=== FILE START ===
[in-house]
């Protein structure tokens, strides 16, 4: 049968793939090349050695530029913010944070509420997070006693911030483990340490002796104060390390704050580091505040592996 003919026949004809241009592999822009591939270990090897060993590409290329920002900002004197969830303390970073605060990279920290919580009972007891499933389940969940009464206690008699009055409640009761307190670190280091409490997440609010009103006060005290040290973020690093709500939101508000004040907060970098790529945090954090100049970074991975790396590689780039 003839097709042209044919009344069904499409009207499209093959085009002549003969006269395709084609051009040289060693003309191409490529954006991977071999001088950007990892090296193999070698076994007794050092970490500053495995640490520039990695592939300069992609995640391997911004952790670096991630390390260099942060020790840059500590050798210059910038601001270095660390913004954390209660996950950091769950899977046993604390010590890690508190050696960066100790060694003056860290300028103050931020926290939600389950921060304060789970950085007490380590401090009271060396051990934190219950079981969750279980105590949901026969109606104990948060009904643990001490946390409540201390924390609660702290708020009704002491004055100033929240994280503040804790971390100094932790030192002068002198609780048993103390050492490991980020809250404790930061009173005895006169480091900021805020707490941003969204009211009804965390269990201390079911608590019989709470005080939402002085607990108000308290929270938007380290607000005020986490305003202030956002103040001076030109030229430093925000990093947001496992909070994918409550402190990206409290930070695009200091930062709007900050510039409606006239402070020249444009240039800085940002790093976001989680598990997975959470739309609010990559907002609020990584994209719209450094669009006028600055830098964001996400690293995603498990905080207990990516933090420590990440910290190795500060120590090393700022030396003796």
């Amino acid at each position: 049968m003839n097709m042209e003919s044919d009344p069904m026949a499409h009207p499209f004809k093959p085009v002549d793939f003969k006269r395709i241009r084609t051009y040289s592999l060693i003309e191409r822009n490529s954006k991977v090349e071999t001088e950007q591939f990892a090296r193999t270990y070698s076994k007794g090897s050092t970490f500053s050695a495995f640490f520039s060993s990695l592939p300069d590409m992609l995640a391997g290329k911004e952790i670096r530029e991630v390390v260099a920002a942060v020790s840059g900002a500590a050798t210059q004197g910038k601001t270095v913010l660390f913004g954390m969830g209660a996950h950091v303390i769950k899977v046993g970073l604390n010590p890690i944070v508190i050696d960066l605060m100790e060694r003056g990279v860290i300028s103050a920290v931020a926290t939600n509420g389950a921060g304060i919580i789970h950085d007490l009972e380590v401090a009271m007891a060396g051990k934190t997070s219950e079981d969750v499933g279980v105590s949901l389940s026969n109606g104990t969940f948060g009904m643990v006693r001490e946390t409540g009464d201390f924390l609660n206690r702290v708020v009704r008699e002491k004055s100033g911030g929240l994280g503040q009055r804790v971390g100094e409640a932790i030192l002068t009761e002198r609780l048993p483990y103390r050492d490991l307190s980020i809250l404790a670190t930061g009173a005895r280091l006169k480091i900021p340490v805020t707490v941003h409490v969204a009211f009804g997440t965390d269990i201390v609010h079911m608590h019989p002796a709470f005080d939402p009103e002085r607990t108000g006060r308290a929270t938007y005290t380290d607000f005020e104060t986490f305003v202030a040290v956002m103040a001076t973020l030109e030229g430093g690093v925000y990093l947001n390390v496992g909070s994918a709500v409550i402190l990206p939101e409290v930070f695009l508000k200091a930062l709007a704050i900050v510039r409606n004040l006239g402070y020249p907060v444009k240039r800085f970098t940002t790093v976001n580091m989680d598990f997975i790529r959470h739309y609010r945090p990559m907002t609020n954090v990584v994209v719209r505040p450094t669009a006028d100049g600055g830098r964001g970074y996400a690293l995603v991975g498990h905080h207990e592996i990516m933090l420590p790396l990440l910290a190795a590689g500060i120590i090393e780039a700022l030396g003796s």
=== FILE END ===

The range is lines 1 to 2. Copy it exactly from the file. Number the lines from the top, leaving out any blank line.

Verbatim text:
[in-house]
């Protein structure tokens, strides 16, 4: 049968793939090349050695530029913010944070509420997070006693911030483990340490002796104060390390704050580091505040592996 003919026949004809241009592999822009591939270990090897060993590409290329920002900002004197969830303390970073605060990279920290919580009972007891499933389940969940009464206690008699009055409640009761307190670190280091409490997440609010009103006060005290040290973020690093709500939101508000004040907060970098790529945090954090100049970074991975790396590689780039 003839097709042209044919009344069904499409009207499209093959085009002549003969006269395709084609051009040289060693003309191409490529954006991977071999001088950007990892090296193999070698076994007794050092970490500053495995640490520039990695592939300069992609995640391997911004952790670096991630390390260099942060020790840059500590050798210059910038601001270095660390913004954390209660996950950091769950899977046993604390010590890690508190050696960066100790060694003056860290300028103050931020926290939600389950921060304060789970950085007490380590401090009271060396051990934190219950079981969750279980105590949901026969109606104990948060009904643990001490946390409540201390924390609660702290708020009704002491004055100033929240994280503040804790971390100094932790030192002068002198609780048993103390050492490991980020809250404790930061009173005895006169480091900021805020707490941003969204009211009804965390269990201390079911608590019989709470005080939402002085607990108000308290929270938007380290607000005020986490305003202030956002103040001076030109030229430093925000990093947001496992909070994918409550402190990206409290930070695009200091930062709007900050510039409606006239402070020249444009240039800085940002790093976001989680598990997975959470739309609010990559907002609020990584994209719209450094669009006028600055830098964001996400690293995603498990905080207990990516933090420590990440910290190795500060120590090393700022030396003796």